The United States and New Hampshire have filed a civil antitrust action in the District of New Hampshire to halt the proposed merger of two commercial health insurance sellers, Harvard Pilgrim Health Care, Inc. and Health Plan Holdings, Inc. Monday’s filing alleges that consolidation will likely harm New Hampshire commercial group health insurance purchasers by raising prices, decreasing quality, and reducing healthcare choices.
According to the filing, Harvard Pilgrim has over one million members who subscribe to its commercial group health insurance. Its customers are reportedly small and large employer groups in New Hampshire, Massachusetts, Connecticut, and Maine.
The filing states that Health Plan Holdings also sells commercial group health insurance to small and large employer groups in New Hampshire through a recently acquired and solely owned subsidiary, Tufts Health Freedom Plan, Inc. (Tufts Freedom). The defendants reportedly agreed to merge on Aug. 9, 2019.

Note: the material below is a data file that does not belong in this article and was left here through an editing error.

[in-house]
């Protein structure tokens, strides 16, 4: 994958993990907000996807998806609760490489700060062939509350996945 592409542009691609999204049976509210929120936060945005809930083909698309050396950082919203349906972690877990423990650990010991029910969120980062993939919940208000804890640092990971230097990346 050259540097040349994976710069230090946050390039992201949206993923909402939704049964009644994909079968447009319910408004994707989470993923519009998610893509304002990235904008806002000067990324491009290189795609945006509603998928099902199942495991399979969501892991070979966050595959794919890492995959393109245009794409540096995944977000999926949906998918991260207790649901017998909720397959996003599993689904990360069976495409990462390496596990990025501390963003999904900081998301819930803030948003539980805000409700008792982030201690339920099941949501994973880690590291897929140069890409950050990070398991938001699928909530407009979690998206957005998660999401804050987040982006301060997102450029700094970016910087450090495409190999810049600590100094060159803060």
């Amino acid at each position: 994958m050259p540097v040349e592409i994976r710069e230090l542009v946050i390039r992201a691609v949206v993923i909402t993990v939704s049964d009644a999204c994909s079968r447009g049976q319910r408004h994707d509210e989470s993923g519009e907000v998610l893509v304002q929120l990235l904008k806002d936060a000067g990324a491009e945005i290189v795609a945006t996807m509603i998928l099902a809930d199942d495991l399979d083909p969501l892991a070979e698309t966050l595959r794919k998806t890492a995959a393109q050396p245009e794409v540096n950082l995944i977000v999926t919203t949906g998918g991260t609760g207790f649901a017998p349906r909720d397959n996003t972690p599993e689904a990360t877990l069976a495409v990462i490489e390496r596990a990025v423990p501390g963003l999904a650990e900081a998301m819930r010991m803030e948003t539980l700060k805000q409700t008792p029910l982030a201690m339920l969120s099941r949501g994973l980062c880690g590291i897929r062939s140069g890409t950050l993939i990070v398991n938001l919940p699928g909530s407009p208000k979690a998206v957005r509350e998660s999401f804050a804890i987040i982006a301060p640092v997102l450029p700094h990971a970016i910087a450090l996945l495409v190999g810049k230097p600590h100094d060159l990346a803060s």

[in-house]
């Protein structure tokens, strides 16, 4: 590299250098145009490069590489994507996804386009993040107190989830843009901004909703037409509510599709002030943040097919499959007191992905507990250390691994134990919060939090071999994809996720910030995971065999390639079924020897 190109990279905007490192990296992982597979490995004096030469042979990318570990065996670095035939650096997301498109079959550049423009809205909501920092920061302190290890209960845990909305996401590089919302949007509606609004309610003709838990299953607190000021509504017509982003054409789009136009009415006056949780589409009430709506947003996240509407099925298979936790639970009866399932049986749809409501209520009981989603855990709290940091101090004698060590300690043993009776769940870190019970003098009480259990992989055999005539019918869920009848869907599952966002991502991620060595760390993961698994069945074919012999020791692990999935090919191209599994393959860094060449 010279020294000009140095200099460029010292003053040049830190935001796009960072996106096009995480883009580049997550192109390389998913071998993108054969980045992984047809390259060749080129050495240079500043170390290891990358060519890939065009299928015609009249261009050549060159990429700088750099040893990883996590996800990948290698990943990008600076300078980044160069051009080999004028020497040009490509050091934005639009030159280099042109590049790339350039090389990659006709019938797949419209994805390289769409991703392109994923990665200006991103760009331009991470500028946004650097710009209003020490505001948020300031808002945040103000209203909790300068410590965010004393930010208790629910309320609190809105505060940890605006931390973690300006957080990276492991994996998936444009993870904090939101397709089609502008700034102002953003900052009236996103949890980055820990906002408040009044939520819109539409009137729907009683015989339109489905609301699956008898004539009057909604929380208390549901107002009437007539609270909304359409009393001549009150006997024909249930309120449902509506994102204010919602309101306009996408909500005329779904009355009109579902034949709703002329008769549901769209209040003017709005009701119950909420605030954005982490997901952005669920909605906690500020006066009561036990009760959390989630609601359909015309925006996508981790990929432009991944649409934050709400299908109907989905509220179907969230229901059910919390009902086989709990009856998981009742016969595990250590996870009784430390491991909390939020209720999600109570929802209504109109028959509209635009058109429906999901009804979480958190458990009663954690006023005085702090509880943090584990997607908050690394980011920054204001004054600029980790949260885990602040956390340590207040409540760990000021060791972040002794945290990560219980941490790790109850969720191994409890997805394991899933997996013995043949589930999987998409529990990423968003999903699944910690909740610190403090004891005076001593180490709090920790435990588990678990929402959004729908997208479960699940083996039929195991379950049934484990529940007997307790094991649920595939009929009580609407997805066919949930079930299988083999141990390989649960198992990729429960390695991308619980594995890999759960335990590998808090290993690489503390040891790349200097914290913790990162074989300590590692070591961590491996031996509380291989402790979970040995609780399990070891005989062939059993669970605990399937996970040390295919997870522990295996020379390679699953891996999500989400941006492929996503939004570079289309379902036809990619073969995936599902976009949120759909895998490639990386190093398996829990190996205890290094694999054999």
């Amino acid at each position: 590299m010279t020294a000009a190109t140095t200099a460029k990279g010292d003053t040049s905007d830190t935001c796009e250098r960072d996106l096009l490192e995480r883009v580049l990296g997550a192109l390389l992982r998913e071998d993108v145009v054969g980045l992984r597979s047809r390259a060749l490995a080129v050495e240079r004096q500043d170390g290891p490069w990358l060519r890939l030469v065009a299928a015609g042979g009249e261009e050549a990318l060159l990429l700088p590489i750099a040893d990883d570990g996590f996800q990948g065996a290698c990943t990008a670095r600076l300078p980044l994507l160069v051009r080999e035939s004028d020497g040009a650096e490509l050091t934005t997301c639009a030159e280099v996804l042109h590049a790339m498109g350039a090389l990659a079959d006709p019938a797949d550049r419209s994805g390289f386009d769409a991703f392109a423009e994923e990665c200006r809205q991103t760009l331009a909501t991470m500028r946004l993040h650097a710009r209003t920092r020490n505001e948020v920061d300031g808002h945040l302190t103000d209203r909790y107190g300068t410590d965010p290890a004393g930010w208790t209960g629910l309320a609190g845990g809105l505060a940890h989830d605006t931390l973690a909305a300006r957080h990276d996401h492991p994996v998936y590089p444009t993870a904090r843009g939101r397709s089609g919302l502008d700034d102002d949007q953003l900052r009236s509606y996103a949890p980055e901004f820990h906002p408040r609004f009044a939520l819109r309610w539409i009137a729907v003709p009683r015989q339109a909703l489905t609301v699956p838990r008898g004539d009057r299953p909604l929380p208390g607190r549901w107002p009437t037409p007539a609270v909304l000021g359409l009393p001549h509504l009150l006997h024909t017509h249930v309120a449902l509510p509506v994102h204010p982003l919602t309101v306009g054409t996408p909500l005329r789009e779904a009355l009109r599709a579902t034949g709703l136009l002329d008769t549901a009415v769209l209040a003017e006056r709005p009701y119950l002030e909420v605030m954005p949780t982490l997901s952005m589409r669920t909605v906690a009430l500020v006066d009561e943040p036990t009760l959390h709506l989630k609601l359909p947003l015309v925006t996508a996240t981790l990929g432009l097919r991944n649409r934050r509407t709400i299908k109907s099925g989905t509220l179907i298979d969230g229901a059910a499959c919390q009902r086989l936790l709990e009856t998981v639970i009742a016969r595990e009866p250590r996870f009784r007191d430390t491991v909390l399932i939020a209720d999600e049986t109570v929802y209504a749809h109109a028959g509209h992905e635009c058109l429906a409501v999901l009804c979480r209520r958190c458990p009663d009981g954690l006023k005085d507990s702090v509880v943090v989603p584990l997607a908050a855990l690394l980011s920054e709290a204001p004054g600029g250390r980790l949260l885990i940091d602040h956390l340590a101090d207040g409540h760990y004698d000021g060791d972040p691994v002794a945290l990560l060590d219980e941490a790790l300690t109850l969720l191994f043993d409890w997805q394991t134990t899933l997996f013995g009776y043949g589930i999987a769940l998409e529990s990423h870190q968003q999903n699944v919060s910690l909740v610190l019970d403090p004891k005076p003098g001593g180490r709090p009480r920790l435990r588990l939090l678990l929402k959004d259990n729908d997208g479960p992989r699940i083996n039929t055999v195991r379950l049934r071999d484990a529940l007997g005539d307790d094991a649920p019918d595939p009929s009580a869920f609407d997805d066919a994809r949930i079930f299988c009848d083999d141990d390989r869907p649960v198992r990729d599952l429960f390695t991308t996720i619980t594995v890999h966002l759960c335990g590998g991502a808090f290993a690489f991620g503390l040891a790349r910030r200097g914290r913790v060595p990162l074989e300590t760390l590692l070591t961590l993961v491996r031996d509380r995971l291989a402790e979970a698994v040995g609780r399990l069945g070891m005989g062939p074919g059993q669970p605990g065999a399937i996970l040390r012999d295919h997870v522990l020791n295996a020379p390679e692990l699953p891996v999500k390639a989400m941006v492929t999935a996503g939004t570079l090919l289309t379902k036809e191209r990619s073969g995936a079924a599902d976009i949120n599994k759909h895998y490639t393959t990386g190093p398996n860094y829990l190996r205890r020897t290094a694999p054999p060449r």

According to the complaint, Harvard Pilgrim and Tufts Freedom are two of the three top companies offering commercial group health insurance plans to certain small and large group employers. Reportedly, the competition between the two has lowered premiums, enhanced plan benefits, and bettered service for New Hampshire purchasers.
The plaintiffs claim that the proposed combination would eliminate this “head-to-head” competition to the detriment of plan purchasers. Specifically, the plaintiffs assert that because the relevant markets consist of just a few sellers, the transaction would significantly increase their concentrations. The resulting consolidation, the plaintiffs averred, is presumptively unlawful. In turn, they ask the court to permanently enjoin the proposed merger and adjudge it in violation of the Clayton Act.